Google has laid out a plan for blocking third-party applications from injecting code into the Chrome browser.

The most impacted by this change are antivirus and other security products that often inject code into the user's local browser process to intercept and scan for malware, phishing pages, and other threats.

Google says these changes will take place in three main phases over the next 14 months.

Phase 1:

In April 2018, Chrome 66 will begin showing affected users a warning after a crash, alerting them that other software is injecting code into Chrome and guiding them to update or remove that software.

Chrome alert for code-injection apps

Phase 2:

In July 2018, Chrome 68 will begin blocking third-party software from injecting into Chrome processes. If this blocking prevents Chrome from starting, Chrome will restart and allow the injection, but also show a warning that guides the user to remove the software.

Phase 3:

In January 2019, Chrome 72 will remove this accommodation and always block code injection.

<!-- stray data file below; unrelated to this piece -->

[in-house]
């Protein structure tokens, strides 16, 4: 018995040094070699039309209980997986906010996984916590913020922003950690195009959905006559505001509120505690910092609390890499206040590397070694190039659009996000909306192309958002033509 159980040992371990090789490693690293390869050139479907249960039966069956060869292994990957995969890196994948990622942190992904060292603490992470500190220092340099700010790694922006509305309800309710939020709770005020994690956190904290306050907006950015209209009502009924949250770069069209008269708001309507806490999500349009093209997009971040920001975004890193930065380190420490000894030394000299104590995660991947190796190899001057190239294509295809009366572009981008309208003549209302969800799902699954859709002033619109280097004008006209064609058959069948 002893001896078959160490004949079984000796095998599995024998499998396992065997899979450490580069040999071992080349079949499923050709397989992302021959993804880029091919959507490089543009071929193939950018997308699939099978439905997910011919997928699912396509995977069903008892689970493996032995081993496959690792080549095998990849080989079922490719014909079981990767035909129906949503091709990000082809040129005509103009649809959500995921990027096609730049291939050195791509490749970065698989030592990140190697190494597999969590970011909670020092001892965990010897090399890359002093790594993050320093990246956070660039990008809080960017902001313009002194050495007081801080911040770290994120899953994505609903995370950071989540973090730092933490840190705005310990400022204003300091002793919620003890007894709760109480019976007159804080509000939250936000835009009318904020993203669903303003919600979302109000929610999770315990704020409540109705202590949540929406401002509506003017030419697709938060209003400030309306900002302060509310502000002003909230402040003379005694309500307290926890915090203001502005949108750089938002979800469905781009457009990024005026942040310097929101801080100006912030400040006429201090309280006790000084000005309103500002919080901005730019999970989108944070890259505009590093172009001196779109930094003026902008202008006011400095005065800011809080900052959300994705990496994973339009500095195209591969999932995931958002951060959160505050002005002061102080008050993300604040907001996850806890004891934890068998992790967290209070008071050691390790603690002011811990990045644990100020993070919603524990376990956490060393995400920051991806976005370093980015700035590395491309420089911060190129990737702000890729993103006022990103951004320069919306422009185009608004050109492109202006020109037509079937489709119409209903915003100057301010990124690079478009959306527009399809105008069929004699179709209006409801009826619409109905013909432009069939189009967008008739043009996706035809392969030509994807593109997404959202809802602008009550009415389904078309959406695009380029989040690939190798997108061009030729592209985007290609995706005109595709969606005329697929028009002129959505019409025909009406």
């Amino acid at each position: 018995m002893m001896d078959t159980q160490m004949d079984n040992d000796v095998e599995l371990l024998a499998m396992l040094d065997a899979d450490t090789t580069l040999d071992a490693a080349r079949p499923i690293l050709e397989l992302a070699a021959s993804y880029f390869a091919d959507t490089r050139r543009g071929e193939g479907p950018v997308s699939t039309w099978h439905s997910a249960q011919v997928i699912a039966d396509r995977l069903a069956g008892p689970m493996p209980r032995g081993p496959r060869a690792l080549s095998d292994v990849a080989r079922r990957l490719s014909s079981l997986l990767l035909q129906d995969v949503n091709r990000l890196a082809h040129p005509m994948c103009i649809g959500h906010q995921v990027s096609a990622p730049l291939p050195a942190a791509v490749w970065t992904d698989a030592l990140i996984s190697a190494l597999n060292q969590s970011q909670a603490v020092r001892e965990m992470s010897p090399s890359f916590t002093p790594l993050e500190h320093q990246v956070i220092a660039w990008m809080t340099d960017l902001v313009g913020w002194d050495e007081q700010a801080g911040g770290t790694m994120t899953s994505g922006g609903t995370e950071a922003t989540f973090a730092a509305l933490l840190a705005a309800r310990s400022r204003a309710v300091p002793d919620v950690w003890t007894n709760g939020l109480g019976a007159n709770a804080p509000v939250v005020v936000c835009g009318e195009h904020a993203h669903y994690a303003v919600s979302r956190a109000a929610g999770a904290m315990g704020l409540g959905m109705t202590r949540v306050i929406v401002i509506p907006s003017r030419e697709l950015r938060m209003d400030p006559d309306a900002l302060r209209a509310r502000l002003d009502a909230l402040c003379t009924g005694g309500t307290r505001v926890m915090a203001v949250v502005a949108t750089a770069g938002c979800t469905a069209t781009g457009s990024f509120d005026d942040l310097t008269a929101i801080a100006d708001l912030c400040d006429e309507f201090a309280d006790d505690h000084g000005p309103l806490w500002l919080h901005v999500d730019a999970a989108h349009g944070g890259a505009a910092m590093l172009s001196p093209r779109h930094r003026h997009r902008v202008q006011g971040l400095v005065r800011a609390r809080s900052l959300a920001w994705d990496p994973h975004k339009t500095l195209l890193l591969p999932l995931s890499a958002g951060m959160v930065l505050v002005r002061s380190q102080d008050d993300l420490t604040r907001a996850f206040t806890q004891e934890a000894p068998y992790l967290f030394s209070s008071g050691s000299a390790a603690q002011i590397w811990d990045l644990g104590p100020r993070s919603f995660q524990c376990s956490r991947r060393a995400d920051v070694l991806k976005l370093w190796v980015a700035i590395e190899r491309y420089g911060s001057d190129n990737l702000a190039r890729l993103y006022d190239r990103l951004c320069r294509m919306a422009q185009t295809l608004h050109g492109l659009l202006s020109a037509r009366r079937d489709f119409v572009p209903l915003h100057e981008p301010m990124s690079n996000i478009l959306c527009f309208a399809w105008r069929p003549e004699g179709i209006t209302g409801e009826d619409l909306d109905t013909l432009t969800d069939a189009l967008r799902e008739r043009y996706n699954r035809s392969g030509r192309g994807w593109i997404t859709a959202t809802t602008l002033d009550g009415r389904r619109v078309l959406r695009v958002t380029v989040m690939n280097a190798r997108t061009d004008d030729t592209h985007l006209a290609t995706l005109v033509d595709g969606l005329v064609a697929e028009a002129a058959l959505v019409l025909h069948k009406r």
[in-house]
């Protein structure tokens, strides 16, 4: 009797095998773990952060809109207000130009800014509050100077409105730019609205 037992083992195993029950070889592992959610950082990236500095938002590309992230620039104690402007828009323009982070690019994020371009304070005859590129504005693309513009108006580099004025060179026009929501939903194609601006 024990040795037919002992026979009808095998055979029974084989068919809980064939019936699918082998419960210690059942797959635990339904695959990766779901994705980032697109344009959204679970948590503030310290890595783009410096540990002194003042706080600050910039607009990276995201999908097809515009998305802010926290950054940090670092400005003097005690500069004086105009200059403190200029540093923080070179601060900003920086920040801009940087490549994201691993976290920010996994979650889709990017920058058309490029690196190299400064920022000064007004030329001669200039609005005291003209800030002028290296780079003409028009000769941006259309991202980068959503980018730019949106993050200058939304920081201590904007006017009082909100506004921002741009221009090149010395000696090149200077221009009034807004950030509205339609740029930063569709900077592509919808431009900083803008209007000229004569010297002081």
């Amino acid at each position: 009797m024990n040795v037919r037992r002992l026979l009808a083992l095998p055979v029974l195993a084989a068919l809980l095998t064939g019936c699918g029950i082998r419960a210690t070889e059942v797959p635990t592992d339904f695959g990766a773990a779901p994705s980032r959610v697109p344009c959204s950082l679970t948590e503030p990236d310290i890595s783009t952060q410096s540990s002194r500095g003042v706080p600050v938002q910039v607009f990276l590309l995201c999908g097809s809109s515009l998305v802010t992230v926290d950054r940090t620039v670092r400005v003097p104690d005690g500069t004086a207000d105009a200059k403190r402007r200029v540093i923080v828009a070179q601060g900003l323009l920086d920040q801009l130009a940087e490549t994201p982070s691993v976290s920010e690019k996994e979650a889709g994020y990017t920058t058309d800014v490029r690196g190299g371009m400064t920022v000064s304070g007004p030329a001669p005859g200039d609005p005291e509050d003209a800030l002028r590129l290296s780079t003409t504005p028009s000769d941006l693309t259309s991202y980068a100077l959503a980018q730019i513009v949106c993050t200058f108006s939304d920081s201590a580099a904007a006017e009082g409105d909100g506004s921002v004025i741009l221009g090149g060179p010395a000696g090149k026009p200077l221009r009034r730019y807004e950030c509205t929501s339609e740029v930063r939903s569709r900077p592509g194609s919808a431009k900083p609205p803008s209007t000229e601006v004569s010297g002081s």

Google Chrome Canary is still at version 64, while stable Chrome is at version 62.

Google said the only ones getting a pass from this new policy are Microsoft-signed code, accessibility software, and IME (Input Method Editor) type-assist software.

Two-thirds of Chrome on Windows browsers will be affected

Chris Hamilton from Chrome's Stability Team said that roughly two-thirds of all Windows Chrome users have applications that inject code into Chrome.

"Users with software that injects code into Windows Chrome are 15% more likely to experience crashes," said Hamilton.

The search giant recommends that software vendors update their coding methods and use modern Chrome features such as browser extensions or the Native Messaging API, instead of the antiquated practice of code injection.

A full year's notice is, in theory, more than enough for most software vendors to update their code.